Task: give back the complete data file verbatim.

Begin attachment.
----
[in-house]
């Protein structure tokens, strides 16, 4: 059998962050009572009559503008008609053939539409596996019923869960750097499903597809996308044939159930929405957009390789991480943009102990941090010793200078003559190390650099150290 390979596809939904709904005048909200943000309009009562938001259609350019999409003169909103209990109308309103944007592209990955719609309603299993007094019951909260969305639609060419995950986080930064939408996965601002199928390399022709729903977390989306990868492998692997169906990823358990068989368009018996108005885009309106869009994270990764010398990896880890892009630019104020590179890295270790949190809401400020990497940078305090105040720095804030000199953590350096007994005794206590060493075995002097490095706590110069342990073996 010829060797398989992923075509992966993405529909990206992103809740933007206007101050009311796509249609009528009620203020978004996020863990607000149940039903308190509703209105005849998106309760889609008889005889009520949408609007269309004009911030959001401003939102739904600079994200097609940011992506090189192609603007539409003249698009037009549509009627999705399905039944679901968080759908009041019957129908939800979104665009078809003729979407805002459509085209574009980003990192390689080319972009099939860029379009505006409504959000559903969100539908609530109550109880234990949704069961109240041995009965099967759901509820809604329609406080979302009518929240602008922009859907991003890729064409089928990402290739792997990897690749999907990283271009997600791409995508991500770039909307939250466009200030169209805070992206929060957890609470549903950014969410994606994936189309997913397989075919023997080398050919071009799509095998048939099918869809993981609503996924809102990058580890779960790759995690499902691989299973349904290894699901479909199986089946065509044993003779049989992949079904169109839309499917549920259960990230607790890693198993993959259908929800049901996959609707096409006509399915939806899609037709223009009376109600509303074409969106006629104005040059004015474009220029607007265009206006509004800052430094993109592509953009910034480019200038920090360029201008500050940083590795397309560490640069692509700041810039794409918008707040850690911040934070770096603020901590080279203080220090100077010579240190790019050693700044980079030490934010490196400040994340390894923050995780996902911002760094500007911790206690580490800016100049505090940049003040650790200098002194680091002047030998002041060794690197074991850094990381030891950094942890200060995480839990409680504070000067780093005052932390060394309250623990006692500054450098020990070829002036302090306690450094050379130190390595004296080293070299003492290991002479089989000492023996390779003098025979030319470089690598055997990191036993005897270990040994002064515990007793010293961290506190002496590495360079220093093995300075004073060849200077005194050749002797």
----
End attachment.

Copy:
[in-house]
């Protein structure tokens, strides 16, 4: 059998962050009572009559503008008609053939539409596996019923869960750097499903597809996308044939159930929405957009390789991480943009102990941090010793200078003559190390650099150290 390979596809939904709904005048909200943000309009009562938001259609350019999409003169909103209990109308309103944007592209990955719609309603299993007094019951909260969305639609060419995950986080930064939408996965601002199928390399022709729903977390989306990868492998692997169906990823358990068989368009018996108005885009309106869009994270990764010398990896880890892009630019104020590179890295270790949190809401400020990497940078305090105040720095804030000199953590350096007994005794206590060493075995002097490095706590110069342990073996 010829060797398989992923075509992966993405529909990206992103809740933007206007101050009311796509249609009528009620203020978004996020863990607000149940039903308190509703209105005849998106309760889609008889005889009520949408609007269309004009911030959001401003939102739904600079994200097609940011992506090189192609603007539409003249698009037009549509009627999705399905039944679901968080759908009041019957129908939800979104665009078809003729979407805002459509085209574009980003990192390689080319972009099939860029379009505006409504959000559903969100539908609530109550109880234990949704069961109240041995009965099967759901509820809604329609406080979302009518929240602008922009859907991003890729064409089928990402290739792997990897690749999907990283271009997600791409995508991500770039909307939250466009200030169209805070992206929060957890609470549903950014969410994606994936189309997913397989075919023997080398050919071009799509095998048939099918869809993981609503996924809102990058580890779960790759995690499902691989299973349904290894699901479909199986089946065509044993003779049989992949079904169109839309499917549920259960990230607790890693198993993959259908929800049901996959609707096409006509399915939806899609037709223009009376109600509303074409969106006629104005040059004015474009220029607007265009206006509004800052430094993109592509953009910034480019200038920090360029201008500050940083590795397309560490640069692509700041810039794409918008707040850690911040934070770096603020901590080279203080220090100077010579240190790019050693700044980079030490934010490196400040994340390894923050995780996902911002760094500007911790206690580490800016100049505090940049003040650790200098002194680091002047030998002041060794690197074991850094990381030891950094942890200060995480839990409680504070000067780093005052932390060394309250623990006692500054450098020990070829002036302090306690450094050379130190390595004296080293070299003492290991002479089989000492023996390779003098025979030319470089690598055997990191036993005897270990040994002064515990007793010293961290506190002496590495360079220093093995300075004073060849200077005194050749002797």